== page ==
I own a 2006 Model and Honda Motor Corp. will not help me with the repair costs. The cost to replace the IMA Battery is $2600 and the first issue was known at 129000 miles when I originally took the car into the dealership for the IMA light being on. The dealership did some computer update and said it was fixed. I turned my car into the dealership again last week and am at 149000 miles for a CVT update and they did a computer update as well and now the IMA light is once again on and the dealership says that the battery has to be replaced now. I should be covered because the first time I had an issue was when the car was still under 137,000 miles. The representative @ Honda Motor Corp’s name is Ken and he was absiolutely no help. He offerred me a 15% off the price of the repair and was unapologetic about the issue. I will NEVER buy a HONDA again and I will make sure all of my friends and family don’t as well. Originally when we bought the car in 2009 it only had approx. 30,000 miles on it and they said that the original battery had been replaced. So obviously something with the veh computer is causing this to occur if they keep doing updates and extending the warranties, but just not far enough to supposedly help me.

  • Michelle

    Who did you talk to that helped you out with the cost? I was not able to get any help except for a pittance offer for 15% off of $2600.

  • Roger M.

    I have a 2004 that qualified for a check for$ 2500 after the class action. The replacement battery lasted less than a year. The dealer replaced it free of charge. Now the replacement has started to fail after 18 months. Honda has offered to replace it for $500. What are they using for replacements if only guaranteed for 3 years and fail so quickly? Now they tell me the replacement only has a one year warranty! Surely they aren’t using OEM batteries. This is my first and last HCH.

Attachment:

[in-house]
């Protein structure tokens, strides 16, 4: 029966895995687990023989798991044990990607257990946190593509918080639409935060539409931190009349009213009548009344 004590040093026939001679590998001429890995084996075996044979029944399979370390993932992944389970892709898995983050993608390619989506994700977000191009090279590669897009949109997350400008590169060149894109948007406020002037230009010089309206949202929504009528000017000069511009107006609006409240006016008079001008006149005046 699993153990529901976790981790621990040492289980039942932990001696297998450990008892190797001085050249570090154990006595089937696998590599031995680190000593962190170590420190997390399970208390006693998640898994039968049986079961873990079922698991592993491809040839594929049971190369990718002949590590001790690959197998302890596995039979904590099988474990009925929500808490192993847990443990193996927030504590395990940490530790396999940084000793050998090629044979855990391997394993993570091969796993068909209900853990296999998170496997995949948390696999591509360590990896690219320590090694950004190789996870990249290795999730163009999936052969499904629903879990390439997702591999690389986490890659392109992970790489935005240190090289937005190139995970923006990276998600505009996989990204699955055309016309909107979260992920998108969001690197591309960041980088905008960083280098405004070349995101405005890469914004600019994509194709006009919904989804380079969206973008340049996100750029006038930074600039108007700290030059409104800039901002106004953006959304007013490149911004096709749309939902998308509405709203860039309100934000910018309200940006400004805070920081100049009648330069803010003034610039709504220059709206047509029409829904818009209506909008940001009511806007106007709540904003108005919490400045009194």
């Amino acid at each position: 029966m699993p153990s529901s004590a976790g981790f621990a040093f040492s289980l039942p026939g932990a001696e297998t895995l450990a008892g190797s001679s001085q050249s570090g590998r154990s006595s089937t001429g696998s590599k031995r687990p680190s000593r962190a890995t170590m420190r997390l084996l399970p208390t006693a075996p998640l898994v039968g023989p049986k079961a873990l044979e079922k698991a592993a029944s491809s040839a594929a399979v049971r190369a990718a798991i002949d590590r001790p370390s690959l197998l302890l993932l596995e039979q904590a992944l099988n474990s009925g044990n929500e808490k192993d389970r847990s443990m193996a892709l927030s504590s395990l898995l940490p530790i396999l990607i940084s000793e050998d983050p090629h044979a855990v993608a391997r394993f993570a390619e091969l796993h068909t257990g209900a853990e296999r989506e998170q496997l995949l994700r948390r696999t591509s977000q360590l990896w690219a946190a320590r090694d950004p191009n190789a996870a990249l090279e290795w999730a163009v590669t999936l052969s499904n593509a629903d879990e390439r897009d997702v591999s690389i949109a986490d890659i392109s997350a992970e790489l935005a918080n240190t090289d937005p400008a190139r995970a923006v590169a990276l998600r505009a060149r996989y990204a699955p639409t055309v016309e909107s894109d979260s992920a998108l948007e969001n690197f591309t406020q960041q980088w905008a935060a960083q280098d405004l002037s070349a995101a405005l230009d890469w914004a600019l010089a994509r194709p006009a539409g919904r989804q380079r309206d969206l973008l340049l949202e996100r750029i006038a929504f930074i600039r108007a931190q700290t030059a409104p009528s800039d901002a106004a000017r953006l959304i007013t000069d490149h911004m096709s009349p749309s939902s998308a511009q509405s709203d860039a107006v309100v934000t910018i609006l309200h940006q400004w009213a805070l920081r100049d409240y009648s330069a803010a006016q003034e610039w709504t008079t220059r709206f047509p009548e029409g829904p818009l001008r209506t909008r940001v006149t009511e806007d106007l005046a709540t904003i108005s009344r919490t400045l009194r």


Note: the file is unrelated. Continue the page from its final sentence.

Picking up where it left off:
• Roger M.

    have a 2004 that qualified for a check for$ 2500 after the class action. The replacement battery lasted less than a year. The dealer replaced it free of charge. Now the replacement has started to fail after 18 months. Honda has offered to replace it for $500. What are they using for replacements if only guaranteed for 3 years and fail so quickly? Now they tell me the replacement only has a one year warranty! Surely they aren’t using OEM batteries. This is my first and last HCH.

  • Laurie Millington

    The software patch they are referring to actually ruins the way the car runs! I have a 2008, they applied the patch in 2009 and I’ve had tons of problems with not being able to rely on whether or not my car is going to move when I need it to. Somedays I have to floor it and the car sounds like its going to blow up! Quite dangerous on ice…. I have complained and complained and all honda says it drives the way it was designed! Well Honda it doesn’t drive the way I bought it!!! This is my 6th Honda and will be the last honda I purchase!

  • TS

    I have a 2004 HCH with 166,000 miles on it. Had the faulty O2 sensor issue, but that was corrected with a software update later (glad I didn’t pay for any repairs). Also had an air conditioning compressor issue; just about any car will have a problem here or there so it didn’t bother me too much. The only other issue was I had to put a new CVT in. Yikes – wasn’t happy about that, but that was 3 years ago and I’ve had no issues since. Since I was just outside of my warranty and had a good sob story, Honda helped pay for part of that repair